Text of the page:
“Daniel’s Choice,” Friend, Mar. 1997, 28
When King Nebuchadnezzar and his soldiers attacked Jerusalem, they captured many Israelites and took them to Babylon. The king gave his chief officer an important job—to pick out the smartest and healthiest of the Israelite children, bring them to the palace, and teach them the language and learning of the scholars there.
Four of the children were Daniel and his friends, Hananiah, Mishael, and Azariah. Living in the palace was very different from living at home. In the palace, they were given Babylonian names: Belteshazzar, Shadrach, Meshach, and Abed-nego.
And they were fed special foods. The king himself ate these foods, but Daniel knew that they were not good for him. He asked the chief officer to not make him eat them nor drink the wine.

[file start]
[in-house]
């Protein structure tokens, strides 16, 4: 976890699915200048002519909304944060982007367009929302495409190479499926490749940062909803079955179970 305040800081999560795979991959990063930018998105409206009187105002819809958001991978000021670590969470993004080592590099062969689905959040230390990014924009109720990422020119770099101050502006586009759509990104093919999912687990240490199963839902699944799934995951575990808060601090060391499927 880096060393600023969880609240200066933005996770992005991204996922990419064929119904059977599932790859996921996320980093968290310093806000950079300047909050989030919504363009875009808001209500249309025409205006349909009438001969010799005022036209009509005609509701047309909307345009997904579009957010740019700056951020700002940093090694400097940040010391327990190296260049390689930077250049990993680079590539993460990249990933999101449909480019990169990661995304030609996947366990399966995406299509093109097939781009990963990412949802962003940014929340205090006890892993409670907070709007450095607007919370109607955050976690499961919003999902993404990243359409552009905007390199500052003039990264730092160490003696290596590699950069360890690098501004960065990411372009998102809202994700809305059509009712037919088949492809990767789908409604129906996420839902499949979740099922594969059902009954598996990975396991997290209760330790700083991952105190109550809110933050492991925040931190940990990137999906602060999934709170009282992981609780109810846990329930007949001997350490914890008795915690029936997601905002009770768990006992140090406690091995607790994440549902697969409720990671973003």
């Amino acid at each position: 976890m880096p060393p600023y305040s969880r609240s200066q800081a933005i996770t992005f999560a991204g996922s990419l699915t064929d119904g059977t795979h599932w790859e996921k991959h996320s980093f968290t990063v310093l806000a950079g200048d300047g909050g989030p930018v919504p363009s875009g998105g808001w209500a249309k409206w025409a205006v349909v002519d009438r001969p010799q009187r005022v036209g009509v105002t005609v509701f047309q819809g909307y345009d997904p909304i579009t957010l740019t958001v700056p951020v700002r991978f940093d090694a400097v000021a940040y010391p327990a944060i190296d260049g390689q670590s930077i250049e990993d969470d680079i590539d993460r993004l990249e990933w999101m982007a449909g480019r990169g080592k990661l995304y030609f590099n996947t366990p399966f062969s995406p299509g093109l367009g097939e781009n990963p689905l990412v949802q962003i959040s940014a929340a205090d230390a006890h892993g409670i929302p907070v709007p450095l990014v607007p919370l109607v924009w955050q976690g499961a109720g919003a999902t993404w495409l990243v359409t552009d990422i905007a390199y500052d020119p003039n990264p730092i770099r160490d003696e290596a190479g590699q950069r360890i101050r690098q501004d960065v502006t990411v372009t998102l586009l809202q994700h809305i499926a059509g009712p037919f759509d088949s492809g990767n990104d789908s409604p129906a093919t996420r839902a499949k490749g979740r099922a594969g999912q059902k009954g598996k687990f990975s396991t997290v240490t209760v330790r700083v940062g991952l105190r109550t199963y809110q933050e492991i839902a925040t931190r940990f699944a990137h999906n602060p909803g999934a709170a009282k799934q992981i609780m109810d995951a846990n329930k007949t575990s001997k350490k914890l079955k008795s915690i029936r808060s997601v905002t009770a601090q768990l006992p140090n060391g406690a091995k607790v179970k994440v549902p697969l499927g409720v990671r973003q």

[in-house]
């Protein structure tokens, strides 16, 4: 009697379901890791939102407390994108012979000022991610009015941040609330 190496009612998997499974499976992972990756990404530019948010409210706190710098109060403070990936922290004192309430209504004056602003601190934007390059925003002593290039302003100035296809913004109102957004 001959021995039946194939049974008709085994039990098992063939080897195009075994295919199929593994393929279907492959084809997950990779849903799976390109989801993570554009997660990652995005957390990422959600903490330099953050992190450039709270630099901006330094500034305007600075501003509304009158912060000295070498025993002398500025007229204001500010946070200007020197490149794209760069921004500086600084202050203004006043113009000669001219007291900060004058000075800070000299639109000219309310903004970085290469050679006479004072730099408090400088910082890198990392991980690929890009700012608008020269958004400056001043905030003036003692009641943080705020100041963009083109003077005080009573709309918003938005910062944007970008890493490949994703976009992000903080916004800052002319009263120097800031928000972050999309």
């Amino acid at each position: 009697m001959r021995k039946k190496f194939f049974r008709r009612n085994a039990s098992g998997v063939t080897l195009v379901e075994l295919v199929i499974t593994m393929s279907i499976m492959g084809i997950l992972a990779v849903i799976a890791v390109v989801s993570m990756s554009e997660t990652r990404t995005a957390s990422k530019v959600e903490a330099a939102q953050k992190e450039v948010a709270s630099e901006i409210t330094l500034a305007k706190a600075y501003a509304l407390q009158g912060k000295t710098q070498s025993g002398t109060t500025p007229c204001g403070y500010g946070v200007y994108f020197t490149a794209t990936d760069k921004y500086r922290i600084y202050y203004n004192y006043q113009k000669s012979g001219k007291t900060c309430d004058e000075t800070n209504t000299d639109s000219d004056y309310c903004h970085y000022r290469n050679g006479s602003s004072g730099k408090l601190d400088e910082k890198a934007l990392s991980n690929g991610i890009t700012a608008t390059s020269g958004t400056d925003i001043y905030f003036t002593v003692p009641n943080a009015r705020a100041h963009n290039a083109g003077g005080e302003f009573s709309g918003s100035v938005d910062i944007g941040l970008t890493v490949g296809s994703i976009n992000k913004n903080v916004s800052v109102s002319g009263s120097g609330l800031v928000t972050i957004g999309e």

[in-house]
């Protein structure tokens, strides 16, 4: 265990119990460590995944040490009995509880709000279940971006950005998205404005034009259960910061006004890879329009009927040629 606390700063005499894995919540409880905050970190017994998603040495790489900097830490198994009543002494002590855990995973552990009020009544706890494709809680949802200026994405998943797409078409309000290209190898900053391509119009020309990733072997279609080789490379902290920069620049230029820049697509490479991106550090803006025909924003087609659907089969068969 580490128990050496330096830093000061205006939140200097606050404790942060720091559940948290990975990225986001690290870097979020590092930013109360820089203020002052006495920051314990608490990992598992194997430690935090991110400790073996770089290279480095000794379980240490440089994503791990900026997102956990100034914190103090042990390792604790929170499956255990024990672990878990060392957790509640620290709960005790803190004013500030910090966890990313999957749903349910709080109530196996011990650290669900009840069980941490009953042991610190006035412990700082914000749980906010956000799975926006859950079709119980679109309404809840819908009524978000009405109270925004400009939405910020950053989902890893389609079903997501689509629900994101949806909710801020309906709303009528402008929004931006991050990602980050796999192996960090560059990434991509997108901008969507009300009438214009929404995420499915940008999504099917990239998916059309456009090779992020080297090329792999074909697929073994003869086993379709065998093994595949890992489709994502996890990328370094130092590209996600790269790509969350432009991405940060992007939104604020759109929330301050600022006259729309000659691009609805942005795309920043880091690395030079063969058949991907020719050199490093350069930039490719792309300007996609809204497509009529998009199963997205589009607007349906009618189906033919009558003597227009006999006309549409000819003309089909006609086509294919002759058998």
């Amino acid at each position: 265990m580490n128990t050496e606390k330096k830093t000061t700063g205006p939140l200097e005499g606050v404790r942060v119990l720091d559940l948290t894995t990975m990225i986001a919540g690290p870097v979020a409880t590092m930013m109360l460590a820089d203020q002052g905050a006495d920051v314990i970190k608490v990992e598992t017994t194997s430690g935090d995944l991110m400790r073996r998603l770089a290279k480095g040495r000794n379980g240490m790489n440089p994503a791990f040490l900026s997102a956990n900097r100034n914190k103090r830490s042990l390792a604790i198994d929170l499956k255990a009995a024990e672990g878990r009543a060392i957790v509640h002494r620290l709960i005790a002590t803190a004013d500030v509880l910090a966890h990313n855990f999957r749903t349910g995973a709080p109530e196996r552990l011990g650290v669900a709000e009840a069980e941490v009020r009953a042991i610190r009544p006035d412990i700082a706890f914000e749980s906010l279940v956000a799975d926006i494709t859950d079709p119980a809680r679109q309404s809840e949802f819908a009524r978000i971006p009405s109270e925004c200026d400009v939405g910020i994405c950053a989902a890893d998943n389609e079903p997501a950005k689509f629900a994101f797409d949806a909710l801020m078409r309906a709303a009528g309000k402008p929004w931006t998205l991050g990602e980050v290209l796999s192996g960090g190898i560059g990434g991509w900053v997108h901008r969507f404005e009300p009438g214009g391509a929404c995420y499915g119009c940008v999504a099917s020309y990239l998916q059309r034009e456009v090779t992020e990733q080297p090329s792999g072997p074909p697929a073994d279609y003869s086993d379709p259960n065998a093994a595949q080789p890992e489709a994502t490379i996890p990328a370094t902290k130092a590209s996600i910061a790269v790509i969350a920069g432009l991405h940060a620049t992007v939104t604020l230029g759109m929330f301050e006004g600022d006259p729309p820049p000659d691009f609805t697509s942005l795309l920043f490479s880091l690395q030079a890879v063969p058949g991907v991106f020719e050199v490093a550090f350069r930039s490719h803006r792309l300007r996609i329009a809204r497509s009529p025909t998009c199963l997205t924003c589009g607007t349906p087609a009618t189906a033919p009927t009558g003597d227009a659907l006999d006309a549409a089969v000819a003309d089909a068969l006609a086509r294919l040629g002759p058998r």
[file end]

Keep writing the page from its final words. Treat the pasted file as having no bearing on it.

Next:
The chief officer said that Daniel must eat them or he would be less healthy—and the king might have him (the chief officer) killed.
Because he did not want the chief officer to be killed, Daniel asked that he and his friends be given pulse (vegetables) and water for ten days. Then, after being compared to the other children, if the four friends were less healthy, they would eat the king’s food.
The chief officer agreed. At the end of the ten days, Daniel and his friends were strong and full of energy. They looked healthier than the other children. And they were much wiser than even the king’s own counselors!